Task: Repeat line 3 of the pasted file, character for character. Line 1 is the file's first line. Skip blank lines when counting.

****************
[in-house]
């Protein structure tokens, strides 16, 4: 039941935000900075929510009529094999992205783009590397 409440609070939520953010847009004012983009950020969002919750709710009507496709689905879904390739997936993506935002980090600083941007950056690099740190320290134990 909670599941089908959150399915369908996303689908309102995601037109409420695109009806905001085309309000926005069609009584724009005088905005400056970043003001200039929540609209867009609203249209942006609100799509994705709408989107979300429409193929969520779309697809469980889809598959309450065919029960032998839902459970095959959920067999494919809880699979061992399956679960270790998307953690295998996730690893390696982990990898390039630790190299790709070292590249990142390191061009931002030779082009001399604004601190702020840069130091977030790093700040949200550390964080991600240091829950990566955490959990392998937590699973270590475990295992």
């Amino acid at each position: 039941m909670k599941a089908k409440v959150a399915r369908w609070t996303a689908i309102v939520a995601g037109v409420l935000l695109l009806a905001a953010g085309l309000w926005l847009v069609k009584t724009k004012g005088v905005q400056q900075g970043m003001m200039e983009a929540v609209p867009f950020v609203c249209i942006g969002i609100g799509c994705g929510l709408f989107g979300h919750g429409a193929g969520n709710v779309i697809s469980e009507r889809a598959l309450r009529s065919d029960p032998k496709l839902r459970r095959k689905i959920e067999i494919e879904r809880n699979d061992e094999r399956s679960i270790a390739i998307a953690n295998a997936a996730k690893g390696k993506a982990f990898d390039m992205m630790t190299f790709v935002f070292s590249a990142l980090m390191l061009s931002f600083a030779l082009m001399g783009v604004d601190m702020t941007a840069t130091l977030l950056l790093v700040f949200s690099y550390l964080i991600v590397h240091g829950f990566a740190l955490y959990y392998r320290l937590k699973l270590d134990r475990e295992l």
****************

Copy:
């Amino acid at each position: 039941m909670k599941a089908k409440v959150a399915r369908w609070t996303a689908i309102v939520a995601g037109v409420l935000l695109l009806a905001a953010g085309l309000w926005l847009v069609k009584t724009k004012g005088v905005q400056q900075g970043m003001m200039e983009a929540v609209p867009f950020v609203c249209i942006g969002i609100g799509c994705g929510l709408f989107g979300h919750g429409a193929g969520n709710v779309i697809s469980e009507r889809a598959l309450r009529s065919d029960p032998k496709l839902r459970r095959k689905i959920e067999i494919e879904r809880n699979d061992e094999r399956s679960i270790a390739i998307a953690n295998a997936a996730k690893g390696k993506a982990f990898d390039m992205m630790t190299f790709v935002f070292s590249a990142l980090m390191l061009s931002f600083a030779l082009m001399g783009v604004d601190m702020t941007a840069t130091l977030l950056l790093v700040f949200s690099y550390l964080i991600v590397h240091g829950f990566a740190l955490y959990y392998r320290l937590k699973l270590d134990r475990e295992l």